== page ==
More Fallout From Obamacare, Fewer Insurance Companies and Less Choice

We have to pass the bill so you can find out what is in it – Nancy Pelosi

Principal Financial Quits Writing Health-Care Policies

One of my harshest criticisms of Obamacare was the secretive manner in which it was written. Drafted behind closed doors by congressional staffers and lobbyists, Pelosi, Reid and Obama did not make the bill available for review before passage. The ability to deliver votes or large campaign contributions determined who had input into the bill.

Large insurance companies were one such pressure group, along with trade unions, allowed to influence the actual wording of the legislation. Although large insurance companies are motivated by profit and not the health of their patients, no one can accuse them of stupidity. A simple number these companies surreptitiously managed to slip in the bill will simultaneously guarantee their profits and destroy their competition. The article referenced is the first example of one such deception.

Hidden the 2000 pages of the health care bill is the requirement that 80-85% of health care premiums be spent of patients for actual health care. For those ignorant about the functioning of insurance companies, (Congress, Obama, the national press and the populace), such a number seems quite reasonable. It keeps those greedy insurance companies from taking too much of the money for themselves, and guarantees money for patients. In actuality, this numerical requirement will limit choice, increase costs, and insure the dominance of the legacy insurance companies.

Paying health care claims involved fixed and variable costs. These fixed costs include complex computer and software systems to deal with the arcane medicare rules prescribed by the government. Once these systems are installed, scaling them to larger operations is less expensive. Hence, as insurance companies get larger, their fixed costs become a smaller percentage of overall expenditures, which is common in many industries.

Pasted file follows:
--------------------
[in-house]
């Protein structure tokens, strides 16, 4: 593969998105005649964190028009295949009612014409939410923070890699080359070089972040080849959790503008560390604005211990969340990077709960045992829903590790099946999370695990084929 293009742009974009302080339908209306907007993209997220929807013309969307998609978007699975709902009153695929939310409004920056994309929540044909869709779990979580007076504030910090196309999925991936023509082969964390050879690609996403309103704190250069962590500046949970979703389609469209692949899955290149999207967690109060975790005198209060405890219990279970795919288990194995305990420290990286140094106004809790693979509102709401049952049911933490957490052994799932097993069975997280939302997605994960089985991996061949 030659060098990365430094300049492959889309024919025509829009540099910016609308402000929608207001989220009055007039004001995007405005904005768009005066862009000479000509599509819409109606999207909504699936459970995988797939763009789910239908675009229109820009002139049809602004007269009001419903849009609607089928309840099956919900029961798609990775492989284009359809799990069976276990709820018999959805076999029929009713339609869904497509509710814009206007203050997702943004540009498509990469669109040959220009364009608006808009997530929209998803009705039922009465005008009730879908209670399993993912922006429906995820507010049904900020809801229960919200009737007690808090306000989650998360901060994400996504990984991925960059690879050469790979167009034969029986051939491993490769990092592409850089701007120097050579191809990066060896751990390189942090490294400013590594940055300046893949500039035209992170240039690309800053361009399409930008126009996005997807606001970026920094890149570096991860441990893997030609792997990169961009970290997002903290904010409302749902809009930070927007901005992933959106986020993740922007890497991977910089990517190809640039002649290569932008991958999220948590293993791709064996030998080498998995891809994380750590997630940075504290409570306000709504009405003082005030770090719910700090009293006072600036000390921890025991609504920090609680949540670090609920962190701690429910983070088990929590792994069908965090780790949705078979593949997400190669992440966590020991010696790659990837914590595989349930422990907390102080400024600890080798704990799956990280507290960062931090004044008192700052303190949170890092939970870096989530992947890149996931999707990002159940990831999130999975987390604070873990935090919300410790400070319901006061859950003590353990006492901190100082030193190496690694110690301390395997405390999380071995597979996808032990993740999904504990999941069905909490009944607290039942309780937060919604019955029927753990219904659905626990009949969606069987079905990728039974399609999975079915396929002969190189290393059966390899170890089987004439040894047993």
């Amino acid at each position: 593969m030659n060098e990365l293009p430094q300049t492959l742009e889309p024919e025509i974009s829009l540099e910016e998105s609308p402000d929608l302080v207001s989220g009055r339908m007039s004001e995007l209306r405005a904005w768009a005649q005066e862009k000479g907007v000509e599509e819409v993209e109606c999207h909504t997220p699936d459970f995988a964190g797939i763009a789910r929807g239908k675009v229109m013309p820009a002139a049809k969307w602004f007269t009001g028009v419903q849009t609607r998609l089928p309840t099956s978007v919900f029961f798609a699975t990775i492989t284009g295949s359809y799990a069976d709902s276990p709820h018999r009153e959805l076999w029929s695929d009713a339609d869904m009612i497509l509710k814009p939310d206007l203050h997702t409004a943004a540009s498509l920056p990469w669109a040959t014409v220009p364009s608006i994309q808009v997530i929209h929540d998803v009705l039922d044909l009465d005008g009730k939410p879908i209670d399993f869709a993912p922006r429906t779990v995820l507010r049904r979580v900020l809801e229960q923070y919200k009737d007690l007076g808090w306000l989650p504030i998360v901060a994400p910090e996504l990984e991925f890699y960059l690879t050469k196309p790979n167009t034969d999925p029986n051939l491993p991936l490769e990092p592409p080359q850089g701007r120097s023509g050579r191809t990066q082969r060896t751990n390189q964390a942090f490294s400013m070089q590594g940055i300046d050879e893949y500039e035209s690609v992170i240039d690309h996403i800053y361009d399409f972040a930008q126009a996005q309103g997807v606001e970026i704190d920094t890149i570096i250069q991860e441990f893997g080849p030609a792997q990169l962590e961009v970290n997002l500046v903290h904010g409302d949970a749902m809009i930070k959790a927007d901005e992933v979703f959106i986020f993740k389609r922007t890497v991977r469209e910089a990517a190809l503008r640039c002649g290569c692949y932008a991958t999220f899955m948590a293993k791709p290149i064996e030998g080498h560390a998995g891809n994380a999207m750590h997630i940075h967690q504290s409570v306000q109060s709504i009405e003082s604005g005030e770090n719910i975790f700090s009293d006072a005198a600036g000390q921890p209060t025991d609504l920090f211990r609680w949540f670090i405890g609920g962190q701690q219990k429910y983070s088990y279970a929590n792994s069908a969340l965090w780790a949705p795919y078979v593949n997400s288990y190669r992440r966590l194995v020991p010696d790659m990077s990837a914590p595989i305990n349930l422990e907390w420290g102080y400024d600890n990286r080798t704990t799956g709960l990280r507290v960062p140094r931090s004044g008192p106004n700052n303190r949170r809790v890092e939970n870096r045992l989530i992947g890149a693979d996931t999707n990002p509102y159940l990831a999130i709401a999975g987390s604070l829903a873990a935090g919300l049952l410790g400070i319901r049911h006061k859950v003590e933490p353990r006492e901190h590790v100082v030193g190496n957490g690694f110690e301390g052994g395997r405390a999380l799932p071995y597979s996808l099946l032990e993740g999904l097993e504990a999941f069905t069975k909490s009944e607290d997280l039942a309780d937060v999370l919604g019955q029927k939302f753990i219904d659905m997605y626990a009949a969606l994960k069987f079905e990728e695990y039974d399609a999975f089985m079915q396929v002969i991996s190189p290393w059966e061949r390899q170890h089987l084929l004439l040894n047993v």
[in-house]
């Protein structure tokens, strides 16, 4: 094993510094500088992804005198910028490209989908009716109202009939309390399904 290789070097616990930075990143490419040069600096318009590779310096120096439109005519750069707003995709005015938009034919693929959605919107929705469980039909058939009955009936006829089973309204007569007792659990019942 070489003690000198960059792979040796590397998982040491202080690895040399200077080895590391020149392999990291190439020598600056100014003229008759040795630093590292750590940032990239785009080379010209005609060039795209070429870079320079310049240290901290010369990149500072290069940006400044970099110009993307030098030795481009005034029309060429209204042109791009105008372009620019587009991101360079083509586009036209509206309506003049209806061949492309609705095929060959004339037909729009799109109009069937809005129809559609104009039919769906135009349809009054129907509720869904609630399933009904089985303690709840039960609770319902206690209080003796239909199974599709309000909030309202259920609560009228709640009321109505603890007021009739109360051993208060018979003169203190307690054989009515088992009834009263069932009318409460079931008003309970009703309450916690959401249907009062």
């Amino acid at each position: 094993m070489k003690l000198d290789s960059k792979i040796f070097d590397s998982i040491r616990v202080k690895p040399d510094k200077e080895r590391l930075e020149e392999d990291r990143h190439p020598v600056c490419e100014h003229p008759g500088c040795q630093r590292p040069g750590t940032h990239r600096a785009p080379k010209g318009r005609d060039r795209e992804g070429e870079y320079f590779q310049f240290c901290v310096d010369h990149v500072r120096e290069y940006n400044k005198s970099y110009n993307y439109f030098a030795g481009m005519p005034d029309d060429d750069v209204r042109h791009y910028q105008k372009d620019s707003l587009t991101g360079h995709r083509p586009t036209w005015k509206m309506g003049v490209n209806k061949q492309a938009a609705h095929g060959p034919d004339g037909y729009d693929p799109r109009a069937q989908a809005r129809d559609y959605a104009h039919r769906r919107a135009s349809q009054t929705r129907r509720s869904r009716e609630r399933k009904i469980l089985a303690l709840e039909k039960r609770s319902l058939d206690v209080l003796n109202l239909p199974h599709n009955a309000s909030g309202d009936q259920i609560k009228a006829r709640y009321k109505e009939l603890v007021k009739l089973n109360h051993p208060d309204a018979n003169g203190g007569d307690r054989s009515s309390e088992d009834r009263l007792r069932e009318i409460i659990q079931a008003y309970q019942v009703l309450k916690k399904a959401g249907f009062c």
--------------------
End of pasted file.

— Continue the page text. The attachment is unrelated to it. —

Meeting the 80% ratio is therefore far easier for larger than smaller companies, and will be virtually impossible for new start-up insurance companies. I think the 80% number was not just pulled out of the air, but probably represents the ratio already being spent by Anthem, Aetna, United Health, and the other large companies.

So in one stroke of the pen, large insurance companies have been able to force out smaller companies, eliminate the possibility of new competition and assure themselves of a 15-20% profit margin. I would say Insurance companies campaign donations were money well spent. The outcomes for the rest of us will be fewer choices, little innovation, lack of competition, and further centralization of power in the hands of a few large corporations.

The secretive manner in which Obamacare was written insures more deceptions remain to be discovered. Who knows what other pressure groups and lobbyists have slipped into the bill to protect their interests at the expense of the American people? I will not be surprised, nor am I optimistic.  

http://online.wsj.com/article/SB10001424052748704789404575524281126700388.html

Top Property and Casualty Insurance Companies

The property & casualty insurance industry today faces a lot of challenges including market pressures, technology, rising claim cost, expense management, legislation, compliance and more. The top property and casualty insurance companies have to take these challenges in stride. They often do things with a different approach to set themselves apart from the competition.

These top performing companies in particular maintain efficient operating models; they meet the needs of their clients and successfully execute their business strategy. There are some benchmark practices that set apart the top performing companies from the rest of the industry.

Operational Efficiency

Today companies must manage significant changes in workloads and workflows in all areas of their organization as a result of technological advances and changing market conditions. The top property & casualty insurance companies have about 19% fewer employees when measured against premiums written. Also web-based technology, enterprise content management, predictive modeling have significantly impacted on operating models.

The ability to switch to new technology has provided significant savings in expense and a more efficient workforce. For instance, imaging and automated workflow has provided the companies the opportunity to centralize the back office operations while still keeping the customer-facing activities in the field. They have also succeeded in maintaining a staff to management ratio of 6.8 to 1, in comparison to 5.3 to 1, on the average. This difference in staff to management equals a savings of nearly $2,200 per employee, on the average.

Customer Focus